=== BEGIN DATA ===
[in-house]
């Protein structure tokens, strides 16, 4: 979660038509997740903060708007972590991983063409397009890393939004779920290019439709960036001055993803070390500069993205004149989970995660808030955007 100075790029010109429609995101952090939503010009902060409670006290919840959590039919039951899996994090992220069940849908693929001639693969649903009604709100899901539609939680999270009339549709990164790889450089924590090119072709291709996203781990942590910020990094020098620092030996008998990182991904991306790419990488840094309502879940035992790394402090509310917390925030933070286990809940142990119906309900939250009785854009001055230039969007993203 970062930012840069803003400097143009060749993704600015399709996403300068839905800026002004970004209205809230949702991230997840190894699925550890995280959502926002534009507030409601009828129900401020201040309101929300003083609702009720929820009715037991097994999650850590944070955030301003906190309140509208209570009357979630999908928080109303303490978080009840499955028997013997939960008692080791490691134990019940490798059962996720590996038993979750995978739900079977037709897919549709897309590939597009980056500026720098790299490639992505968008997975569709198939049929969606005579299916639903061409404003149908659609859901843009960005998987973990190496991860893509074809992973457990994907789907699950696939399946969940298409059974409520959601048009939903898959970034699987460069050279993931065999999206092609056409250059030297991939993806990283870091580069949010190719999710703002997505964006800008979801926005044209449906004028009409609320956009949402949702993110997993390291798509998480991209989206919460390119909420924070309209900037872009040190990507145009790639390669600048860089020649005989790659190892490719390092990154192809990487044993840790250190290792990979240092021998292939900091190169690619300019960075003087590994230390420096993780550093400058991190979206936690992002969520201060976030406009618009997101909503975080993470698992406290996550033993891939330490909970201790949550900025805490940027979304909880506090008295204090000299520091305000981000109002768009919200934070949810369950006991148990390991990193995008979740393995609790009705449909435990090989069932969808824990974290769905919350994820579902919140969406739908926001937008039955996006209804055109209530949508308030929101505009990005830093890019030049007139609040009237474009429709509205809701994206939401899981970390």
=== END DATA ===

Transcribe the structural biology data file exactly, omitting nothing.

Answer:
[in-house]
């Protein structure tokens, strides 16, 4: 979660038509997740903060708007972590991983063409397009890393939004779920290019439709960036001055993803070390500069993205004149989970995660808030955007 100075790029010109429609995101952090939503010009902060409670006290919840959590039919039951899996994090992220069940849908693929001639693969649903009604709100899901539609939680999270009339549709990164790889450089924590090119072709291709996203781990942590910020990094020098620092030996008998990182991904991306790419990488840094309502879940035992790394402090509310917390925030933070286990809940142990119906309900939250009785854009001055230039969007993203 970062930012840069803003400097143009060749993704600015399709996403300068839905800026002004970004209205809230949702991230997840190894699925550890995280959502926002534009507030409601009828129900401020201040309101929300003083609702009720929820009715037991097994999650850590944070955030301003906190309140509208209570009357979630999908928080109303303490978080009840499955028997013997939960008692080791490691134990019940490798059962996720590996038993979750995978739900079977037709897919549709897309590939597009980056500026720098790299490639992505968008997975569709198939049929969606005579299916639903061409404003149908659609859901843009960005998987973990190496991860893509074809992973457990994907789907699950696939399946969940298409059974409520959601048009939903898959970034699987460069050279993931065999999206092609056409250059030297991939993806990283870091580069949010190719999710703002997505964006800008979801926005044209449906004028009409609320956009949402949702993110997993390291798509998480991209989206919460390119909420924070309209900037872009040190990507145009790639390669600048860089020649005989790659190892490719390092990154192809990487044993840790250190290792990979240092021998292939900091190169690619300019960075003087590994230390420096993780550093400058991190979206936690992002969520201060976030406009618009997101909503975080993470698992406290996550033993891939330490909970201790949550900025805490940027979304909880506090008295204090000299520091305000981000109002768009919200934070949810369950006991148990390991990193995008979740393995609790009705449909435990090989069932969808824990974290769905919350994820579902919140969406739908926001937008039955996006209804055109209530949508308030929101505009990005830093890019030049007139609040009237474009429709509205809701994206939401899981970390």